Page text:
Having reconciled this scene, another one immediately appears that is equally difficult to interpret and comprehend. Following the confrontation between Lot and the mob of Sodom, the holy men inquire if there are other family members in the city and warn Lot that the destruction of the city is imminent and that he must get his family out quickly. Lot’s adherence to the directive to warn his family demonstrates his obedience, however, other family members do not believe him. The narrative relates that the sons-in-law think he is jesting, and they refuse to leave. At daybreak, Lot hesitates, perhaps hopeful more of his family will join him.[42] Miraculously, the holy men lead Lot, his wife, and two of their daughters to the outskirts of the city. Lot’s wife, behind him, looks back on the city, even though she is expressly told not to, and dies in the conflagration. The result is the destruction of part of the family.

It may be tempting to view the apparent familial failures of Lot’s family as an indication of Lot’s spiritual inadequacies; however, Lot’s family troubles fit within the parameters of other patriarchal narratives in which the righteous father is not responsible for the behavior of family members. Both Abraham’s son and grandson struggled with interfamily conflict, and Abraham himself dealt with the tension between his two sons and their mothers. As for Lot’s unnamed wife, her demise reflects the complexity and difficulty of the overall narrative. While she does leave with Lot and the daughters, her unwillingness to obey completely leaves the family motherless.[43] And yet the disobedience may be understandable, as many commentators, ancient and modern, have noted that she left that appears to be at least two daughters in Sodom. These daughters are married and perhaps have children; thus, she may have also left behind grandchildren. In this light, Lot’s wife’s decision, while disobedient, is wholly a human one, and this ambiguity has been noted by others who see her demise as fundamentally different from the destruction of Sodom and Gomorrah.[44]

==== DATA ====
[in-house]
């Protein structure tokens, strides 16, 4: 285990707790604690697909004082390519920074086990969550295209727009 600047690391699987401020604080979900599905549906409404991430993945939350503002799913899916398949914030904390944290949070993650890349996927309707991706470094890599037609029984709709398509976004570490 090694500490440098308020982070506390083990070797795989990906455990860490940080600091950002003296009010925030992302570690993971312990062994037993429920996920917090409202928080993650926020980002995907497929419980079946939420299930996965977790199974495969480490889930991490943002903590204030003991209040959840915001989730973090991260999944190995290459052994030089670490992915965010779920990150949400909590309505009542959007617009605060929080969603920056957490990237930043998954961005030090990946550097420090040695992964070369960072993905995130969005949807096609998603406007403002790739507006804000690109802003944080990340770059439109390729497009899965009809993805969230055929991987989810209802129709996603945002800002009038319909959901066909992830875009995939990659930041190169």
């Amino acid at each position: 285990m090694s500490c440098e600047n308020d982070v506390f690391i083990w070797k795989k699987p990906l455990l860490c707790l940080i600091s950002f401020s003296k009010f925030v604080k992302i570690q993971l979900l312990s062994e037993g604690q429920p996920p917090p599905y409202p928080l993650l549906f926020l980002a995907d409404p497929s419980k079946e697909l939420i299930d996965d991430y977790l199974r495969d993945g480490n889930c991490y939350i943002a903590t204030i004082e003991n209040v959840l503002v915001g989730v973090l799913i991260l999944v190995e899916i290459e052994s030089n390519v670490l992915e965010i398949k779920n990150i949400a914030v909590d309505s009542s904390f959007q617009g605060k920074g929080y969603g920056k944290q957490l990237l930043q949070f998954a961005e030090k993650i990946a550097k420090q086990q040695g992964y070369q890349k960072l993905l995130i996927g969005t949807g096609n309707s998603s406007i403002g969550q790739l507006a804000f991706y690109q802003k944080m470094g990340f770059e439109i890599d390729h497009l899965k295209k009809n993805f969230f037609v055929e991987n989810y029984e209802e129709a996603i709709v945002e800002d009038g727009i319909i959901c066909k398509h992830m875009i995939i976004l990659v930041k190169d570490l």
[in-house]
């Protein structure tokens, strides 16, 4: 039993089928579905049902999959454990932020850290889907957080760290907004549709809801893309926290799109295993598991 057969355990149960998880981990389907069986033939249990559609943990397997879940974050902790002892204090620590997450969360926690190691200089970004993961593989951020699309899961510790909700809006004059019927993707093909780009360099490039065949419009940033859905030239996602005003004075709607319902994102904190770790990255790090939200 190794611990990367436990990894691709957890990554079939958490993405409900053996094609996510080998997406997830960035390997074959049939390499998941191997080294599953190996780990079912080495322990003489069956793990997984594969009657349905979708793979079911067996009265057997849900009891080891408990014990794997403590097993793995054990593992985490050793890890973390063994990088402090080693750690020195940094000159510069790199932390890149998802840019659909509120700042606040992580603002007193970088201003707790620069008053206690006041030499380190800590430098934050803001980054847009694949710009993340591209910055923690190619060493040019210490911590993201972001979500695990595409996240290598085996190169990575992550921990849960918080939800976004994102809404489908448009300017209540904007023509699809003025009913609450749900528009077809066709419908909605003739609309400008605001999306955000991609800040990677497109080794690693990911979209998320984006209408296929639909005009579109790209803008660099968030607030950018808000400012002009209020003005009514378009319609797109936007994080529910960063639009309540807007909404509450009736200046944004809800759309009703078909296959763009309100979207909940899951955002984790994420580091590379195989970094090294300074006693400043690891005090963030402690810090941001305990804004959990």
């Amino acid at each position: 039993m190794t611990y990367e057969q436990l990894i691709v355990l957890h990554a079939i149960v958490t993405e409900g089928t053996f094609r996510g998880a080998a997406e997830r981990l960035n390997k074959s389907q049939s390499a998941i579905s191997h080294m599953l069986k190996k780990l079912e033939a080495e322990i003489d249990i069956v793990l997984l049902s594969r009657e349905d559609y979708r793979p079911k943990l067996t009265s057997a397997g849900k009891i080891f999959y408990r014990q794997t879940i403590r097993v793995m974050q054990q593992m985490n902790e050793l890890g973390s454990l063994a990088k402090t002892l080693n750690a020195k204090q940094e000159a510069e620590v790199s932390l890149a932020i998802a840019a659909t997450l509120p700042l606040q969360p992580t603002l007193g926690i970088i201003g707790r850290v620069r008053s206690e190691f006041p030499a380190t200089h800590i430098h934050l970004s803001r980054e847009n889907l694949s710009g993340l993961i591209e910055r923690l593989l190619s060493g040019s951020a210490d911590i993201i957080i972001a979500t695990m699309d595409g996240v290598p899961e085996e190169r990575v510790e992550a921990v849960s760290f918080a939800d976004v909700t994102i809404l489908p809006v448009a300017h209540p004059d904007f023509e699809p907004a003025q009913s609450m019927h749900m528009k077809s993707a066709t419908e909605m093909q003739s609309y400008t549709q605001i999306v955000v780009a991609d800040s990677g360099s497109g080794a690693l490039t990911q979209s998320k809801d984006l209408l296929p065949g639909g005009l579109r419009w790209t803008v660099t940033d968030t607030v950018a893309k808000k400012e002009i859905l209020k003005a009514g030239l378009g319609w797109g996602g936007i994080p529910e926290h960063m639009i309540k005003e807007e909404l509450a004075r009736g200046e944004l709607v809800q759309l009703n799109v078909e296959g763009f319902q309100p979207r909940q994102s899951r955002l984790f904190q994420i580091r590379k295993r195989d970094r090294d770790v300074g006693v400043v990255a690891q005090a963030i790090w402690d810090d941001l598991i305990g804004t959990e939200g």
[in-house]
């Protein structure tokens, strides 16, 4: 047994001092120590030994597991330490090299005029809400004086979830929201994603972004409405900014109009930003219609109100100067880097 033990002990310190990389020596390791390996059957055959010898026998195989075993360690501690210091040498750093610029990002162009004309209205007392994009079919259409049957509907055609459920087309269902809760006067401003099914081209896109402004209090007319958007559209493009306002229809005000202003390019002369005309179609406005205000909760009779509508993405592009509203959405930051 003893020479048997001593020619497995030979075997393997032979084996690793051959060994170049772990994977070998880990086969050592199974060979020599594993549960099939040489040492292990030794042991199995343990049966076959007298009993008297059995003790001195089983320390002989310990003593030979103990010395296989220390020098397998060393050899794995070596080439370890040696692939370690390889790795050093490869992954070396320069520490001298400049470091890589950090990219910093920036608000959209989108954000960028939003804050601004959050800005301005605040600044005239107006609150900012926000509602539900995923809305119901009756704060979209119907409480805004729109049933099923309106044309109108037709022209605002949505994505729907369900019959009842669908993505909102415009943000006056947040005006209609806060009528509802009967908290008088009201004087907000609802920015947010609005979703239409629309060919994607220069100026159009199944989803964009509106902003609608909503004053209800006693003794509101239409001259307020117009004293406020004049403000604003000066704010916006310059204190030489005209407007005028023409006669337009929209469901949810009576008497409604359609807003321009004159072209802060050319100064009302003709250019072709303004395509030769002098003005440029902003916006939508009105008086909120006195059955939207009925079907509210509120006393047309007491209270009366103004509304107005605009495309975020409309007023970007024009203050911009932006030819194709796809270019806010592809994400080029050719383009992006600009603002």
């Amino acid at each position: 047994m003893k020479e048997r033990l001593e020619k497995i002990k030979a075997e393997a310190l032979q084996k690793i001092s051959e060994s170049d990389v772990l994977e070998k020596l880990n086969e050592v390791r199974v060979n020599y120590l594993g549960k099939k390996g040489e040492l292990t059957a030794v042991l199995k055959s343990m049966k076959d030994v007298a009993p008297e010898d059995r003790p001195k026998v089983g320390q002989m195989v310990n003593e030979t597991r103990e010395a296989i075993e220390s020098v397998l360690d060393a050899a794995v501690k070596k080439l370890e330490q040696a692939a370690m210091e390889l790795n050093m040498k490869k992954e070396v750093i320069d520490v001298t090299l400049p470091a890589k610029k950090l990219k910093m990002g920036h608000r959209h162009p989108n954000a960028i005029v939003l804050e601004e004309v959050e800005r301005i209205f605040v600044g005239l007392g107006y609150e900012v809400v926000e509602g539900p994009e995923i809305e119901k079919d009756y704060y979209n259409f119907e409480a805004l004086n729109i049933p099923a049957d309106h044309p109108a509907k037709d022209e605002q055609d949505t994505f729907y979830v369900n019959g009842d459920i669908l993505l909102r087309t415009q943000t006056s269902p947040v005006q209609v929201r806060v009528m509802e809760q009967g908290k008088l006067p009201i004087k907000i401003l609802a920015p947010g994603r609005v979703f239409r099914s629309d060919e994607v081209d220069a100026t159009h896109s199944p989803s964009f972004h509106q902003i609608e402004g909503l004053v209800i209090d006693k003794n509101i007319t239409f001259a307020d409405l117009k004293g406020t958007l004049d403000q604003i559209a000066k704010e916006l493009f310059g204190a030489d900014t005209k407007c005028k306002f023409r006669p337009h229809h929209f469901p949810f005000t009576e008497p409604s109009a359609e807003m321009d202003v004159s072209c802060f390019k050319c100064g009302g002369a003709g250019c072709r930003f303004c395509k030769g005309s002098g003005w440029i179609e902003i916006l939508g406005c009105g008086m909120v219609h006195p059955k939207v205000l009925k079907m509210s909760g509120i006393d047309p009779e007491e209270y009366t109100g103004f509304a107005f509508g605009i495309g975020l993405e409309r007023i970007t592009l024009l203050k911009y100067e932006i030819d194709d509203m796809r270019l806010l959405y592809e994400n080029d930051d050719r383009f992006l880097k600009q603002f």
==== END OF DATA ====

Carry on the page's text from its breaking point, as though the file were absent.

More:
With all that has happened in the story, the final scene may be the most problematic and disconcerting. According to the narrative, following the death of his wife, Lot and the surviving daughters stay temporarily in a small village named Zoar, but they stay only briefly because Lot “feared to dwell in Zoar” (Genesis 19:30). Lot and his two young daughters continue into the hilly region surrounding the Jordan valley, where Lot finds a cave and establishes himself. At this point, it is worthwhile to note that all his flocks, herds, and wealth were gone, his home was destroyed, and many of his family members were dead, including his wife, at least some of his daughters, his sons-in-law, and possibly his grandchildren. All he has left are his two daughters hiding with him in a cave, and he is all the daughters have as well.

These points may be important to keep in mind to establish context for what follows. According to the text, at some point the older daughter states to the younger daughter that “there is not a man in the in the earth to come in unto us after the manner of all the earth” (Genesis 19:31) and that they need to “lie with him, that we may preserve alive (nekhayeh) the seed of our father” (Genesis 19:32, translation by Dan Belnap). Over the course of two nights, the two daughters conceive and eventually bear two sons: Moab, whose name means “from my father,” and Ben-Ammi, whose name means “son of my people.” These two become the forebears of the Moabites and Ammonites.

It is possible to see the event as a necessary one, at least from the perspective of the young women. According to the text, they believe that they will never be able to be married and have children. This does not necessarily mean that the daughters are under the impression that they and their father are the only living humans on the earth, although that is what some scholars have suggested. Instead, it may indicate that they recognize the ability to be married and have children is gone. As noted above, Lot is now homeless and apparently lacking any possessions to make a dowry possible. The status that marriage and conceiving and bearing a child confers upon women is displayed throughout the Old Testament, as are the numerous inventive ways in which these women achieve the goal of bearing children. It is possible that the daughters recognize the immorality of their actions, but the extremity of the situation has forced the issue and justifies, in their minds, these actions. The text does not explain their motives, and we are left wondering and grappling for an answer to this unusual incident.